This afternoon I took a short walk through the Medina near my Riad, Maison Bleue. It’s Friday and many shops are closed, not for religious reasons but they traditionally close a day because the weekends are busier and better for business. I followed only one street for fear of getting lost. There are 9,400 streets in the Fes Medina, some 540 acres. It was named an UNESCO World Heritage site in 2009 and is the largest site with that designation. Vendors can be very aggressive and one friend read that it is recommended to wear very dark sunglasses so a vendor can’t tell you are looking at his wares. I was treated very cordially this day and picked up a few small items. One man asked where I was from, and in English said ‘Welcome, Sister’ when I told him the US. Most visitors are from Europe, French being the largest group. Also heard and Spanish and German here and there.
I wanted to purchase a Hand of Fatima to hang on the wall. You’ve probably seen them; it is a talisman said to reflect feminine power and to ward off negative energy. The clerk showed me several that are pounded pewter with a stone on it (see them on the counter and over his shoulder). He started high but I took the price down a little. He was so pleasant, wrapped up my purchase and handed me a small hand of Fatima as a gift. Simple acts like this fill my heart with hope (and at times, my eyes with tears.) He then shook my hand then touched his heart, which seems such a sincere expression.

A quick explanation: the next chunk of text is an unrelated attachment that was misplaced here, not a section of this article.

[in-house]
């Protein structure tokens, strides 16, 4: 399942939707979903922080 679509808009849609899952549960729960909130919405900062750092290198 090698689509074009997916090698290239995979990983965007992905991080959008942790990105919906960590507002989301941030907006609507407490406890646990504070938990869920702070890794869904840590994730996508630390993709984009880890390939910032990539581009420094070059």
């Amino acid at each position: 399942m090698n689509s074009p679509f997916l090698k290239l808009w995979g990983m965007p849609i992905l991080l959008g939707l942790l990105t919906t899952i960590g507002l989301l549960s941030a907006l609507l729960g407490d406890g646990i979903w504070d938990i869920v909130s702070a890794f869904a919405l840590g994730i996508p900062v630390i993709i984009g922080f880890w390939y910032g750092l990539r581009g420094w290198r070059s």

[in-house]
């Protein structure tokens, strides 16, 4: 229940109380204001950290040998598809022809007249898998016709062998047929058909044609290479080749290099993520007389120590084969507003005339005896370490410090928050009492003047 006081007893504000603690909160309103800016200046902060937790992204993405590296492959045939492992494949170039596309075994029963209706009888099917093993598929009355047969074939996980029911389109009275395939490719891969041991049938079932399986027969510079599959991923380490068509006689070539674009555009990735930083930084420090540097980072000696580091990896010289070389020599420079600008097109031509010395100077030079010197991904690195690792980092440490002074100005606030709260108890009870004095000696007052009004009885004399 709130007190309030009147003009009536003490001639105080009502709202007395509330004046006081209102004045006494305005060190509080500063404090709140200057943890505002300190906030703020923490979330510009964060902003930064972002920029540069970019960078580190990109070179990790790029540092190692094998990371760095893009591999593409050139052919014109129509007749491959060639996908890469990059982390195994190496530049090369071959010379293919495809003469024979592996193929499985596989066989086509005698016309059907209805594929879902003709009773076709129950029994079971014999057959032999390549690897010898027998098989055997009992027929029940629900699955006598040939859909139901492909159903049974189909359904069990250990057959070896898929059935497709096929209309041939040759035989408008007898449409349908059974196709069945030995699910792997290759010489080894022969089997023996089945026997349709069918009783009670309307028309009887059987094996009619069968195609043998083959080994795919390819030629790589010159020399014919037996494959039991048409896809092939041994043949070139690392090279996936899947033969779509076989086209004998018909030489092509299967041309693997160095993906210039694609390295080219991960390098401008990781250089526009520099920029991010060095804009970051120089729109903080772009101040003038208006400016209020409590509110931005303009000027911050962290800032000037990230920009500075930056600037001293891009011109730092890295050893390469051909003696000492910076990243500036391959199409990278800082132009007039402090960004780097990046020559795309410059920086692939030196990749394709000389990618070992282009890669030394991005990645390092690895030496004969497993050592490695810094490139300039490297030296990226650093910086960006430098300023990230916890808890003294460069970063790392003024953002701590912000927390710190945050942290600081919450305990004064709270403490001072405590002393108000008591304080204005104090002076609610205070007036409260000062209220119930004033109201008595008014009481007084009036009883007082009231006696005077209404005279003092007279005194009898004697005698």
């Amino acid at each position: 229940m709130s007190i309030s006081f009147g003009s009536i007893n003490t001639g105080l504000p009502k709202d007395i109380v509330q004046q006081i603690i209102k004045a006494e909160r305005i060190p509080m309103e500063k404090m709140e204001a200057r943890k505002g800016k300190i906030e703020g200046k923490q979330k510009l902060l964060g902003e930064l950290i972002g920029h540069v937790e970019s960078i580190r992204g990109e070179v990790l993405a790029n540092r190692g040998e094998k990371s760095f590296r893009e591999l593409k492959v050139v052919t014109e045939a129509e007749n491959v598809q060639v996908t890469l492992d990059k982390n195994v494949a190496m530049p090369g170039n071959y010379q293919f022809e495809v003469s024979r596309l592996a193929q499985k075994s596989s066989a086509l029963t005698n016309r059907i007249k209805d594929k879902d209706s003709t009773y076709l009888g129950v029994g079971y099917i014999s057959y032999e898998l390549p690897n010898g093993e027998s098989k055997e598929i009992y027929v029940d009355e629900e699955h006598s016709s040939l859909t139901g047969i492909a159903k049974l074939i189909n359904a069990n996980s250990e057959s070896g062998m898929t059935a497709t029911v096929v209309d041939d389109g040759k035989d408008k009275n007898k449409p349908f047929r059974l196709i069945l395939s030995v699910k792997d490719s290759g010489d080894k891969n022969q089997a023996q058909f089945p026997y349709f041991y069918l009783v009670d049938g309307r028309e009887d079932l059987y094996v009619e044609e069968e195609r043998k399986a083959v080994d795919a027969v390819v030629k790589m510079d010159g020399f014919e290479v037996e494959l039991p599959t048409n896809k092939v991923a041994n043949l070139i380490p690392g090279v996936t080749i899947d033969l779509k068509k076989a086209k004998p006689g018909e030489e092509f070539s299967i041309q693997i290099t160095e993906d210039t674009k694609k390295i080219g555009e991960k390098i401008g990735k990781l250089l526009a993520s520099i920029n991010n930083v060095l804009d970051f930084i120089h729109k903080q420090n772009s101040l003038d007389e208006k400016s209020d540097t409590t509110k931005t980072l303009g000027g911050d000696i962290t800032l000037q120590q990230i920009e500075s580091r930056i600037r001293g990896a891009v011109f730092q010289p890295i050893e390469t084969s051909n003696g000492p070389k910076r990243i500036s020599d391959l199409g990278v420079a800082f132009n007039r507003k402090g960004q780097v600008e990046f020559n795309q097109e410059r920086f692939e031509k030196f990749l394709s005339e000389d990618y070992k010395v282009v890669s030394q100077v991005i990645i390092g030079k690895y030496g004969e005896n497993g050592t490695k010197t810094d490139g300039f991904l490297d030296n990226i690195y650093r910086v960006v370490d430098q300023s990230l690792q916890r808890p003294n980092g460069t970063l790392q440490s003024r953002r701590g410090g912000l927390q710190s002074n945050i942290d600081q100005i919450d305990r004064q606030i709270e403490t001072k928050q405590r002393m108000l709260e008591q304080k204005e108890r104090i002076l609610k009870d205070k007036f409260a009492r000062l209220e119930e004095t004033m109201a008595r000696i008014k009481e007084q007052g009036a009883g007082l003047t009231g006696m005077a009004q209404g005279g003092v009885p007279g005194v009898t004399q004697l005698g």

Next, I saw some nice shirts for men and talked to a very sweet clerk, but tried to explain I had no Dihram. He pointed to an exchange kiosk 3 doors down, so I returned and purchased a nice shirt for my husband. Simple, light weight, with small knots instead of buttons. He bowed towards me, touched his heart, and said Shurkran, thank you in Moroccan Arabic. They are such nice people, gracious and seemingly sincere. I realize they want me to shop, but still, I felt welcomed and safe.
I still believe tourism can save the world.